Why Save It?

March 19th, 2013

John Marks, Curator of Collections and Exhibits

One aspect of the historical society is presenting exhibits and public programs. Another is serving as a repository for Geneva’s history. People ask, “What do you do with all that stuff?” and the short answer is, “Save it.”

When we accept a photo, a diary, or a Tarr’s Dairy milk bottle, we agree to preserve that item in perpetuity. We may not display an object or a photograph for years but it doesn’t diminish the importance of preserving it. When people do come looking for an image or piece of information, and reach a dead end, they may ask, “Why don’t you have it?!” Again with a short answer, “Because no one gave it to us.”

Metal shelving with various items on each shelf like signs, beer cans, wooden containers, and boxes.

One section of our collections storage area; this has items used at or produced by local factories.

The first step in the museum food chain is someone must acquire something; second, they must save it. I really want to see a photo of the Carrolls hamburger joint that was on Hamilton Street around 1970 (it became Burger King a few years later, which is now gone as well), and I can’t find one. Maybe no one thought it was worth photographing; if they did have a shot of their friends in front of Carrolls, maybe they threw it away 30 years later. (When I ask for things from the 1970s and 80s, people say, “Why? That stuff’s not old!” I always reply, “It will be if you hang onto it long enough.”)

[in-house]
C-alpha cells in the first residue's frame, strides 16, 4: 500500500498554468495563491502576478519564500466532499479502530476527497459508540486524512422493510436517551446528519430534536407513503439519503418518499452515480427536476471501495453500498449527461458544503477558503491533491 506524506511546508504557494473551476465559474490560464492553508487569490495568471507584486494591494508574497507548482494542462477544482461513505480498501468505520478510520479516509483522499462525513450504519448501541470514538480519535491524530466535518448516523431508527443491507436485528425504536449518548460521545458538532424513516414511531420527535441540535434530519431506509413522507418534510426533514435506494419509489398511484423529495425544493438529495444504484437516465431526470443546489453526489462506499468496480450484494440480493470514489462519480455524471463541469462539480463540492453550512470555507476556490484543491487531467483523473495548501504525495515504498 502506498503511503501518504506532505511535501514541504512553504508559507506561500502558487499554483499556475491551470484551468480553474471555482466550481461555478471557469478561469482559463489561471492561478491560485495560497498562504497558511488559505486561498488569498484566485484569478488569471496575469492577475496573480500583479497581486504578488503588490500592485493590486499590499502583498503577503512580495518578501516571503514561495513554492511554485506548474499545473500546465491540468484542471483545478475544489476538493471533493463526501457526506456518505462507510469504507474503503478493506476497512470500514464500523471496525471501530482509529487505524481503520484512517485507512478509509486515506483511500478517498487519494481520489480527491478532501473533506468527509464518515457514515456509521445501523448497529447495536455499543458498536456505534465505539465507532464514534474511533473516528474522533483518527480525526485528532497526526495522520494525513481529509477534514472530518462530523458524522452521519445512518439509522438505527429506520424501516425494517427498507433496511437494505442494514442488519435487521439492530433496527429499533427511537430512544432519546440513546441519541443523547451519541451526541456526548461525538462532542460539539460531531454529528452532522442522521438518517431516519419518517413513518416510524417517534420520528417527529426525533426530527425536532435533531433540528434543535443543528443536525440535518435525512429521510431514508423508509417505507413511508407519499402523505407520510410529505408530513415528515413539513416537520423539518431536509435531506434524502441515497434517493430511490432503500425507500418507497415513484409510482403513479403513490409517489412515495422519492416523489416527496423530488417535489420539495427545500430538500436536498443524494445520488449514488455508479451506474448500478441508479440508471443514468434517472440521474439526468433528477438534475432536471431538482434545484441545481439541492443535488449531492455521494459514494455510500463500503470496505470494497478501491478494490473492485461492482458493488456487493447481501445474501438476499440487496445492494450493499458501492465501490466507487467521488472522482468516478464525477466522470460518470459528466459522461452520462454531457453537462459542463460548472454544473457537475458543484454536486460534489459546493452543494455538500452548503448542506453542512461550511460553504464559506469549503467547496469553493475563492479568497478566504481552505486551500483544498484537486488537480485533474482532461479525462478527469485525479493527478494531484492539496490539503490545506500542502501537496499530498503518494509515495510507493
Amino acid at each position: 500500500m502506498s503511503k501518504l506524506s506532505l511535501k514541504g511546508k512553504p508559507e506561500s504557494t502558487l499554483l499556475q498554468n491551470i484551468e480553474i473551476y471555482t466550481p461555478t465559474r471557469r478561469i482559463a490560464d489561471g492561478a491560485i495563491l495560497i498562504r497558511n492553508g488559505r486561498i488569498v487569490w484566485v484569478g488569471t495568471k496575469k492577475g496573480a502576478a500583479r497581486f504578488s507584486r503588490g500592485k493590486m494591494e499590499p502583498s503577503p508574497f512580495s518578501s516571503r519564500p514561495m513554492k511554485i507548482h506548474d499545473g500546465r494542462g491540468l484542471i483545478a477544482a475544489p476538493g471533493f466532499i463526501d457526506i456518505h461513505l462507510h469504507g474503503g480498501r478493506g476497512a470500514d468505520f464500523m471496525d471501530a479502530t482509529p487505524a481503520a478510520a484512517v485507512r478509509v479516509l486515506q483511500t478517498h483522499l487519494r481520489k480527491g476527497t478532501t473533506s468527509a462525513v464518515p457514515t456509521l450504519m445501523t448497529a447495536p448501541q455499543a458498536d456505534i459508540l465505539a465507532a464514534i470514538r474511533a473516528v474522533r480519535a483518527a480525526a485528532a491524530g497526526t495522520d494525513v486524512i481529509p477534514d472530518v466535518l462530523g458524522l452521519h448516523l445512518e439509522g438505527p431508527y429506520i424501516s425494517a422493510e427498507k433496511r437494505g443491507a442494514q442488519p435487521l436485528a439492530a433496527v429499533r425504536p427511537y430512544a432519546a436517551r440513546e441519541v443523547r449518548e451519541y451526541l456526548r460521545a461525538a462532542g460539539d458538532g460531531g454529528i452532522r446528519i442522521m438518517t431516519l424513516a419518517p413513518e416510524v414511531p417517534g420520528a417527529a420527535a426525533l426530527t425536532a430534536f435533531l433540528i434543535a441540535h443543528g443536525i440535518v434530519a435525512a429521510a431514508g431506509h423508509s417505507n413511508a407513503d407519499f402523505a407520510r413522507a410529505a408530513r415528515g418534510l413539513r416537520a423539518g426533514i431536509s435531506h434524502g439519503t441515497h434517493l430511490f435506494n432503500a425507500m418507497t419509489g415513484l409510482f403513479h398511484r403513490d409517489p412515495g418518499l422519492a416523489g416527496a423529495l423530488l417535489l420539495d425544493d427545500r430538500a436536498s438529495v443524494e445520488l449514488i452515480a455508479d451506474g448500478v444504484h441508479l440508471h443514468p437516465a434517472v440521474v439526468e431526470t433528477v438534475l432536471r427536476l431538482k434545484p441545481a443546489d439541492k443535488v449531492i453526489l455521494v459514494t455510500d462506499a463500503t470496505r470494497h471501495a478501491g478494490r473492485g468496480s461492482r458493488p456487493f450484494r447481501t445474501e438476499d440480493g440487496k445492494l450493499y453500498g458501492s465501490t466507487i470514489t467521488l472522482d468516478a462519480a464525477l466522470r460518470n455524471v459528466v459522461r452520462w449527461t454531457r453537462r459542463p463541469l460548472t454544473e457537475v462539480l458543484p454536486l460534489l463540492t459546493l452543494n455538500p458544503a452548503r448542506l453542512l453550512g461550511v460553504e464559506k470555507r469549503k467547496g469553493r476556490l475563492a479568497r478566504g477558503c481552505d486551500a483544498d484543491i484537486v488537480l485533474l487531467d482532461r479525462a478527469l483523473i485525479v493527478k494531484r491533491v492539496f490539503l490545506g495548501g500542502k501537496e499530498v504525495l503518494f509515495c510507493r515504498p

Two photos of buildings taped together. Shows 1970s cars parked out front of JW Smith's, Keilty's, Stanley's and CVS.

This homemade panorama from the 1970s isn’t sophisticated but it effectively documents a section of Seneca Street.

The third step is for folks to donate stuff to us. Occasionally we purchase items at auctions, antique stores, or yard sales, but we don’t have the budget to pay for everything. We don’t have time to go door-to-door asking if people have things that we would like, and we don’t have authority to seize possessions in the name of the historical society (and that’s a good thing).

Given these three factors, it surprises me that we have as much material as we do. I’m reminded of this tenuous chain every time I can’t find something I want to know: the photo no one took, the name that wasn’t written on the back of a photo, the huge historical event that wasn’t mentioned in a diary. If you have Geneva history (defined as anything relating to Geneva, including current events), please consider sharing it with us. If your family doesn’t have an interest in your history, we’re happy to preserve it; if they do, we can make copies and leave the originals with you. If you don’t save local and family history, now is the time to start –fifty years from now someone will be glad you did.

Please call John Marks, curator of collections, at 789-5151, if you are interested in donating or loaning items to the historical society.

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